>>
    >> What does a naming convention have to do with syntax? As long as
    >> any identifier is valid and not a reserved one (which a convention
    >> like CamelCase would ensure), what would be the objection to using
    >> it?

    >
    > Consider a naming convention that both method and type names begin
    > with capital letters. You define a container:
    >
    > struct MyContainer {
    > //...
    >
    > Iterator Begin();
    > Iterator End();
    > };
    >
    > If you have a generic function template designed to work with standard
    > containers, it will expect the method names to be "begin" and "end",
    > not "Begin" and "End". To the extent that the actual and expected
    > names differ, the container and the function become incompatible. The same
    > holds for traits types, e.g. algorithm implementations may
    > need to know a container's value_type, rather than its ValueType.
    >
    > I'm not saying that any particular convention is superior to any
    > other, but that generic code is only as generic as the naming
    > conventions it expects. Expecting names to follow a standardized
    > convention is no different (AFAICS) from expecting iterator types to
    > support prefix increment and dereference operations, or otherwise
    > associating concepts with syntax.


    I like CamelCase becuase it's easier to read. I don't like some of the
    suggestions such as classes starting with a capital letter, variables not or
    vice versa becuase it is to easy to simply get it wrong. Typing an E
    instead of an e for example being a hard bug to find.

    I also kinda of like the fact that the STL uses all small letters and my own
    variables and classes use CamelCase, it's fairly easy on a glance of a
    program to determine what is coming from where. But in the long run, it
    doesn't matter. Whatever your organization decides upon everyone use it. I
    don't think there really is a right way.

    The same with some classes having private variables and methods end with _
    such as MyVar_ some people like it, some people don't. If you don't like
    it, don't use it in your organization. If you do, try to get it used in
    your organization. I really don't think there is a consensus amongst C++
    programmers which is best nor do I feel there will ever be. Just be
    flexible enough to use whatever formatting your orgranization calls for.


    --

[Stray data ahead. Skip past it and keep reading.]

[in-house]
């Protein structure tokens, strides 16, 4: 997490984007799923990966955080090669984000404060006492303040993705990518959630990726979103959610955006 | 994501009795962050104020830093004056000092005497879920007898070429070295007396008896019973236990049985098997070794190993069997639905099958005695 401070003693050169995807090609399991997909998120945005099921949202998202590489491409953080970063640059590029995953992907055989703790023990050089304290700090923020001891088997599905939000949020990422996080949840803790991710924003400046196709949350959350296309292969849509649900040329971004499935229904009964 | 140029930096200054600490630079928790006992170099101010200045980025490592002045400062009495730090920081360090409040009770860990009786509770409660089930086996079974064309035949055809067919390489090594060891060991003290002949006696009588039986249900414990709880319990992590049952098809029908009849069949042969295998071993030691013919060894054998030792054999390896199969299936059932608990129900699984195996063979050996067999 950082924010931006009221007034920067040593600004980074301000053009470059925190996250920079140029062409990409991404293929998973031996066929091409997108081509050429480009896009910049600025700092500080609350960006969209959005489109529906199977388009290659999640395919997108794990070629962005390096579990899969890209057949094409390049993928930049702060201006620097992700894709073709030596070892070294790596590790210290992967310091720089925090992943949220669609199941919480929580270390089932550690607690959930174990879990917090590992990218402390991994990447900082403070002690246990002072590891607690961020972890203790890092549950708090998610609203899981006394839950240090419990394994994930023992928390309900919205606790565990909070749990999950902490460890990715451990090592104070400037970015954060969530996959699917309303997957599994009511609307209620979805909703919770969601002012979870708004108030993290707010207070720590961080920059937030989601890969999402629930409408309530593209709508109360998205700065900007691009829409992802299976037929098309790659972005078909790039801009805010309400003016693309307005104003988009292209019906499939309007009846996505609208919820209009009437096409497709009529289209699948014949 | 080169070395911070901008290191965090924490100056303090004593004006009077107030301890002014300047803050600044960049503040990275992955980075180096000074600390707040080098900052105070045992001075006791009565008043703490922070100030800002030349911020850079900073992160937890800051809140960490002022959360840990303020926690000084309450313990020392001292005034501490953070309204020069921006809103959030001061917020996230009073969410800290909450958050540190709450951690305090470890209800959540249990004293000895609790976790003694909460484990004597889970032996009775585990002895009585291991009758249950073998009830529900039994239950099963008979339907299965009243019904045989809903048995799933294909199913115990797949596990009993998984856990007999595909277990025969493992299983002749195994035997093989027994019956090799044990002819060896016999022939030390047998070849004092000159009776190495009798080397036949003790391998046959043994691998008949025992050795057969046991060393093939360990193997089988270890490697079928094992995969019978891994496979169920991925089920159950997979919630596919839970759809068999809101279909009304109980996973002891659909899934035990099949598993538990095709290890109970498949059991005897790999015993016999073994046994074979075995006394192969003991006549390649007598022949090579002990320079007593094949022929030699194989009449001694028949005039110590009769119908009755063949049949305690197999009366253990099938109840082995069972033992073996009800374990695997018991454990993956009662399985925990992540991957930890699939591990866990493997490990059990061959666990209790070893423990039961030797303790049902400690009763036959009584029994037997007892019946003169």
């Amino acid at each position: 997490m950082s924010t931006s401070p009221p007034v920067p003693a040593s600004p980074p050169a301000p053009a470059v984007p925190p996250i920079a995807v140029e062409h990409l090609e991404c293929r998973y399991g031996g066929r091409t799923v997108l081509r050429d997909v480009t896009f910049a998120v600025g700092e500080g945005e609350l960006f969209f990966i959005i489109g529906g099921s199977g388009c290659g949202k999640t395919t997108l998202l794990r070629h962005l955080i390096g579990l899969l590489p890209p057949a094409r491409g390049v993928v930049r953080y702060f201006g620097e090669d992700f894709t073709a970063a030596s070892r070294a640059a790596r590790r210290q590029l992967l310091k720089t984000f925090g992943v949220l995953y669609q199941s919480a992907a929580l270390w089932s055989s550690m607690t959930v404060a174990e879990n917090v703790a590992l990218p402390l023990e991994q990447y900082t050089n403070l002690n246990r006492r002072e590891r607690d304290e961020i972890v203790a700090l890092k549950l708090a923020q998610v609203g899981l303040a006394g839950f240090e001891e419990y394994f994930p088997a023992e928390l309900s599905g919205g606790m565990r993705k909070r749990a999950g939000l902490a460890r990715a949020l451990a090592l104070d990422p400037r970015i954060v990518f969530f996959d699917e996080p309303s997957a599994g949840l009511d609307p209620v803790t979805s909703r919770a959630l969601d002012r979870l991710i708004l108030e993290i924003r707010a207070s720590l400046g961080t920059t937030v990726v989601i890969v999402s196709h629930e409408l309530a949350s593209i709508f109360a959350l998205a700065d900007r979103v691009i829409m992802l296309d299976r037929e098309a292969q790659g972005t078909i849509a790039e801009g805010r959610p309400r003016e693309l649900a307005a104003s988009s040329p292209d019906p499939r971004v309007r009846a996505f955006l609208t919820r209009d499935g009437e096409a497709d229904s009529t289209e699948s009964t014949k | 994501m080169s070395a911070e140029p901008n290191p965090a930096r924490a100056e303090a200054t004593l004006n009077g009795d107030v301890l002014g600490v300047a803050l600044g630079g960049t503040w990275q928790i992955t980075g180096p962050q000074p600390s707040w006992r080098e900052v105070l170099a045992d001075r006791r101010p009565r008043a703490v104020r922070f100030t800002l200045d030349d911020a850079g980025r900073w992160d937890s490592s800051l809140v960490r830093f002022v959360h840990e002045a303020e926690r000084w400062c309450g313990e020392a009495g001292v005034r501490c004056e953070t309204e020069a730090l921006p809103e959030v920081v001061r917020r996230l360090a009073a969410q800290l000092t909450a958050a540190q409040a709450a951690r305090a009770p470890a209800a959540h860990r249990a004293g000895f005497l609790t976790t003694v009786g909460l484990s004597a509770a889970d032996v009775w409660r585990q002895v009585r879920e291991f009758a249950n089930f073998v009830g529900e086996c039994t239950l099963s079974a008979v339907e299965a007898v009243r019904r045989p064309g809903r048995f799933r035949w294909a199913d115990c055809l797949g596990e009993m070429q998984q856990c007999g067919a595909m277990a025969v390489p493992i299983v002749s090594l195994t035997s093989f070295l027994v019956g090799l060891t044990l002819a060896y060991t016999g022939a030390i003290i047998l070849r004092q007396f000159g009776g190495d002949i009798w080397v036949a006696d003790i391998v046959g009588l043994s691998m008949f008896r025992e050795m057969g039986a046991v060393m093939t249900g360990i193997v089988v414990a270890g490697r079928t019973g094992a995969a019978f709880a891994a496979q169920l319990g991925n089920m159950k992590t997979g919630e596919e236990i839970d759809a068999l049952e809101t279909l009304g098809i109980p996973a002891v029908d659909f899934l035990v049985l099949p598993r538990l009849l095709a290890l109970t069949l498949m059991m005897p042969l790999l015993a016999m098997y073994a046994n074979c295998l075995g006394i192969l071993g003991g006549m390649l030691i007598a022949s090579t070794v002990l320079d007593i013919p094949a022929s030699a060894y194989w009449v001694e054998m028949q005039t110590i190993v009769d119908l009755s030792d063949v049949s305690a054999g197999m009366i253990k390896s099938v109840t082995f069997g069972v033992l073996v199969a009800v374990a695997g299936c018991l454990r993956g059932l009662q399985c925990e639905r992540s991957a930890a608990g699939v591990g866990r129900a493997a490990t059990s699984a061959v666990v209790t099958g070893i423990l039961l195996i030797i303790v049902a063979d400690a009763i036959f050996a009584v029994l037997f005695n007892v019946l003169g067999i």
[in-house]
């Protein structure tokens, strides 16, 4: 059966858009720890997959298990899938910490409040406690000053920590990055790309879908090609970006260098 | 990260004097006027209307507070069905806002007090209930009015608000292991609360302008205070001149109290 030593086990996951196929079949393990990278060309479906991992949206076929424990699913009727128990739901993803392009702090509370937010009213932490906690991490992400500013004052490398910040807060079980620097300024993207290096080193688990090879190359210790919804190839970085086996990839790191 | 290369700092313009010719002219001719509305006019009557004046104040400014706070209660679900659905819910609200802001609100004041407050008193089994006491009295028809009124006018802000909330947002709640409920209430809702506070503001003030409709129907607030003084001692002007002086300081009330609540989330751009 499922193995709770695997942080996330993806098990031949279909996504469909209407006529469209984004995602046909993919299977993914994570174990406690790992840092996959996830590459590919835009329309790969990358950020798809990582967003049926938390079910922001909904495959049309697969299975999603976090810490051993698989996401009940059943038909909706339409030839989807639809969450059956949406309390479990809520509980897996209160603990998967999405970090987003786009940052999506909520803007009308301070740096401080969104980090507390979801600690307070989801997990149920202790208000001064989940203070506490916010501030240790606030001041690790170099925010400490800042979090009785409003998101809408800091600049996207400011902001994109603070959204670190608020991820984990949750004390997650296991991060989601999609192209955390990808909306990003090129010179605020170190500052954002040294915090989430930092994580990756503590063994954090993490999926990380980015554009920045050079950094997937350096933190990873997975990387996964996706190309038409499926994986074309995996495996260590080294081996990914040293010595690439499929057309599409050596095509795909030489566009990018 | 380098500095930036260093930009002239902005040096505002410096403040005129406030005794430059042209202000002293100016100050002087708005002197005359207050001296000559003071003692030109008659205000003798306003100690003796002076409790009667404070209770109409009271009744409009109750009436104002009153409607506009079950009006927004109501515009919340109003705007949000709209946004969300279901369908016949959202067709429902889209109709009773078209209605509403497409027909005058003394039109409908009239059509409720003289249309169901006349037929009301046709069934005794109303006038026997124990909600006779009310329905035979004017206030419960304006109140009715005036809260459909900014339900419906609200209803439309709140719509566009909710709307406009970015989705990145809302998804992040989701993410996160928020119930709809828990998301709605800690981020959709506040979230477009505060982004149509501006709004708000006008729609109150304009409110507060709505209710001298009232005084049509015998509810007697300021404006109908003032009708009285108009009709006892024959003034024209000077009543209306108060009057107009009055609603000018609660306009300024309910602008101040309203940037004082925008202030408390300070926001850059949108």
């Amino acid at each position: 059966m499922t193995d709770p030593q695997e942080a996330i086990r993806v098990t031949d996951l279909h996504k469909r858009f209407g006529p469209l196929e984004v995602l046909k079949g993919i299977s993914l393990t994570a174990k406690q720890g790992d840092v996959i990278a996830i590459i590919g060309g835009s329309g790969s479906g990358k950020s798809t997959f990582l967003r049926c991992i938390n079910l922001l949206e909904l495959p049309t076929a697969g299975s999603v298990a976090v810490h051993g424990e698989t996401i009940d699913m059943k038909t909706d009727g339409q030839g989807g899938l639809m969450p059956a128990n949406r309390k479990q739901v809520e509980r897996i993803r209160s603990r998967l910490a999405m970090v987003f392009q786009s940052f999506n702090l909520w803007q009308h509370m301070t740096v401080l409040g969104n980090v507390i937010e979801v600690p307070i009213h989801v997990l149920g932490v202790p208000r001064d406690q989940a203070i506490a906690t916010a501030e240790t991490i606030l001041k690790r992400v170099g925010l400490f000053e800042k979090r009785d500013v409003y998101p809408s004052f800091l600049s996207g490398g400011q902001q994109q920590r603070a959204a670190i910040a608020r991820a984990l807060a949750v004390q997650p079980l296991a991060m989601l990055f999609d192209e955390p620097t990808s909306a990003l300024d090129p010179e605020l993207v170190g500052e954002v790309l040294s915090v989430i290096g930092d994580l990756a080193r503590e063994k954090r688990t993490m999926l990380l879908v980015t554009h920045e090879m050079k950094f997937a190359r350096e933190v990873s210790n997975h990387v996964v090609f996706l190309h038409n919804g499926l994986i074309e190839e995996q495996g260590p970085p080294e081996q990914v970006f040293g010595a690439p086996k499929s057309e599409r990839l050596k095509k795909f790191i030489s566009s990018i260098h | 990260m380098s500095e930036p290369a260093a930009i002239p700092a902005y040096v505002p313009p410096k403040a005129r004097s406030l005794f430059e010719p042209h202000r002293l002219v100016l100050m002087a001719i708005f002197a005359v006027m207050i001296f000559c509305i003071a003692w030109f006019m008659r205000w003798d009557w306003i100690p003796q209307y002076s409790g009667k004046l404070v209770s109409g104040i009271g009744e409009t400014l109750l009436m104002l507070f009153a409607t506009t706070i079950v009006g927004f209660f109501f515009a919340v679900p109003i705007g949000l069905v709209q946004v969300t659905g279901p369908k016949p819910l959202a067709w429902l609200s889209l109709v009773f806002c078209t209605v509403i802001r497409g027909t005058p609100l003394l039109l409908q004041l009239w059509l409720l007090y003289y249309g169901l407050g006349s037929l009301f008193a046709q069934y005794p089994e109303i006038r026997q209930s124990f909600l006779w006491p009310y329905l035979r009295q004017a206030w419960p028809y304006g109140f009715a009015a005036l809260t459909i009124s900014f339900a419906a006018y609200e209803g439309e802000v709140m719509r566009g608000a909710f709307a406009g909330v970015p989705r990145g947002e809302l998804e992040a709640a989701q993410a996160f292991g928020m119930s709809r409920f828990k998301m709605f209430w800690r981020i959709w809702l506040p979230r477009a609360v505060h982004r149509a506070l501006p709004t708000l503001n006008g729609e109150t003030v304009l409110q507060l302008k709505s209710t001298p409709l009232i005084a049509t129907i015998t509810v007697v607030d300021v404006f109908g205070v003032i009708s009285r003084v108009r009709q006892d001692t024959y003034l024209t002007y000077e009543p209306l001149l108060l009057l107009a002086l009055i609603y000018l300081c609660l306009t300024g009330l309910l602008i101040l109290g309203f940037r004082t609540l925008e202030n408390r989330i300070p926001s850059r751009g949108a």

Jim Langston
    Jim Langston, Mar 23, 2008
    #5
  6. Jeff Schwab wrote:
    > Some people who clearly understand generic programming (probably a good
    > deal better than I do) seem to prefer CamelCase, even when trying to
    > interoperate with the C++ standard library. One striking example is
    > Andrei's book Modern C++ Design. What is the reason for using
    > CamelCase?


    What is the reason of using _any_ case? The "cases" and other conventions you
    use is always matters of personal preference (unless your hands are tied by some
    coding standard). CamelCase is no worse and no better than any other case,
    regardless of what religious followers of other cases might tell you.

    Consistency is important, but when the different approaches to naming are
    clearly separated (by library boundaries, for example), they don't produce any
    problems. Or can even be beneficial.

    > Since static identifiers effectively define the interface
    > supported by each type, how is syntactic compatibility maintained
    > between CamelCase libraries and the snake_case STL?


    I don't see the problem here. What exactly do you mean by "syntactic compatibility"?

    --
    Best regards,
    Andrey Tarasevich
    Andrey Tarasevich, Mar 23, 2008
    #6
  7. Jeff Schwab

    Guest

    Re: generic programming: (in?)compatibility of CamelCase andsnake_case

    On Mar 22, 2:57 pm, Jeff Schwab <> wrote:
    > Some people who clearly understandgenericprogramming (probably a good
    > deal better than I do) seem to prefer CamelCase, even when trying to
    > interoperate with the C++ standard library. One striking example is
    > Andrei's book Modern C++ Design. What is the reason for using
    > CamelCase? Since static identifiers effectively define the interface
    > supported by each type, how is syntactic compatibility maintained
    > between CamelCase libraries and the snake_case STL?


    Reasons for using either would be personal preference; but I think an
    accurate way to look at it is: use whatever you want, but be aware
    that the STL uses a specific naming convention and therefore places
    constraints on what *you* can do if you are designing for STL
    compatibility.

    The only way syntactic compatibility can be maintained between
    CamelCase libraries and snake_case STL is by not strictly adhering to
    CamelCase in the libraries -- assuming the STL is the constant factor,
    everything else has to be adjusted to maintain compatibility.

    My own *personal* preference, as far as capitalization goes, is a sort
    of variation on CamelCase with some habits I've developed -- except
    when defining types that are supposed to be compatible with the STL,
    in which case I stick to STL's naming convention, e.g.
    SomeThing::iterator.

    Really, the *only* way to maintain that kind of syntactic
    compatibility is to, well, use a compatible syntax. Of course:

    #define Iterator iterator
    <g>